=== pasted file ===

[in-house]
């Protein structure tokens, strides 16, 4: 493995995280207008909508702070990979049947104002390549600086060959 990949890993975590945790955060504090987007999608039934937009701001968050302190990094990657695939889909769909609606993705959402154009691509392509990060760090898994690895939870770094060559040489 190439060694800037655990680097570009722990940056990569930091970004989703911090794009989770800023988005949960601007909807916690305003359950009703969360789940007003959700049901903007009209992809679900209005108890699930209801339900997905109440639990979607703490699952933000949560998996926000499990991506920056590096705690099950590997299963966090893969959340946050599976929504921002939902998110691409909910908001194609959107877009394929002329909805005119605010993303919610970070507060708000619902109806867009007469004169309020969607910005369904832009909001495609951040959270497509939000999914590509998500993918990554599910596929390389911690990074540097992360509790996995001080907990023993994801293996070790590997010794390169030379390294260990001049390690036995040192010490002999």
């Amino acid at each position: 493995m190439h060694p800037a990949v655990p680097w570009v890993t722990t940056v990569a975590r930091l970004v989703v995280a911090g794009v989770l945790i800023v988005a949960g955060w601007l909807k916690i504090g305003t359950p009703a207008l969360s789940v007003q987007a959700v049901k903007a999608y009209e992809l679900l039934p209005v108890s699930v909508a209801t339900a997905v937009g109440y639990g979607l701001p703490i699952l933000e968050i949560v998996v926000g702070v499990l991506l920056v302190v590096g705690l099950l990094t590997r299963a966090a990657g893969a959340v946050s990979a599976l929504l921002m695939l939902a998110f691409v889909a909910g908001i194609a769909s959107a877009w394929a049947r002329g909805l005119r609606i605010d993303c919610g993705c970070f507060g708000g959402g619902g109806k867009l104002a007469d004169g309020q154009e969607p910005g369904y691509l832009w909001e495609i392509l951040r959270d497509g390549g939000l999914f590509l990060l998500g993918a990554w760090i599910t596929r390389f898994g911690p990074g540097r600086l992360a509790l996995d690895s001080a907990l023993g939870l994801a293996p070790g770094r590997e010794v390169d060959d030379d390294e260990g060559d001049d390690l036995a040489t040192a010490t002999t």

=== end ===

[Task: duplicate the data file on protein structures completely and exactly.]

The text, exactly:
[in-house]
């Protein structure tokens, strides 16, 4: 493995995280207008909508702070990979049947104002390549600086060959 990949890993975590945790955060504090987007999608039934937009701001968050302190990094990657695939889909769909609606993705959402154009691509392509990060760090898994690895939870770094060559040489 190439060694800037655990680097570009722990940056990569930091970004989703911090794009989770800023988005949960601007909807916690305003359950009703969360789940007003959700049901903007009209992809679900209005108890699930209801339900997905109440639990979607703490699952933000949560998996926000499990991506920056590096705690099950590997299963966090893969959340946050599976929504921002939902998110691409909910908001194609959107877009394929002329909805005119605010993303919610970070507060708000619902109806867009007469004169309020969607910005369904832009909001495609951040959270497509939000999914590509998500993918990554599910596929390389911690990074540097992360509790996995001080907990023993994801293996070790590997010794390169030379390294260990001049390690036995040192010490002999």
């Amino acid at each position: 493995m190439h060694p800037a990949v655990p680097w570009v890993t722990t940056v990569a975590r930091l970004v989703v995280a911090g794009v989770l945790i800023v988005a949960g955060w601007l909807k916690i504090g305003t359950p009703a207008l969360s789940v007003q987007a959700v049901k903007a999608y009209e992809l679900l039934p209005v108890s699930v909508a209801t339900a997905v937009g109440y639990g979607l701001p703490i699952l933000e968050i949560v998996v926000g702070v499990l991506l920056v302190v590096g705690l099950l990094t590997r299963a966090a990657g893969a959340v946050s990979a599976l929504l921002m695939l939902a998110f691409v889909a909910g908001i194609a769909s959107a877009w394929a049947r002329g909805l005119r609606i605010d993303c919610g993705c970070f507060g708000g959402g619902g109806k867009l104002a007469d004169g309020q154009e969607p910005g369904y691509l832009w909001e495609i392509l951040r959270d497509g390549g939000l999914f590509l990060l998500g993918a990554w760090i599910t596929r390389f898994g911690p990074g540097r600086l992360a509790l996995d690895s001080a907990l023993g939870l994801a293996p070790g770094r590997e010794v390169d060959d030379d390294e260990g060559d001049d390690l036995a040489t040192a010490t002999t």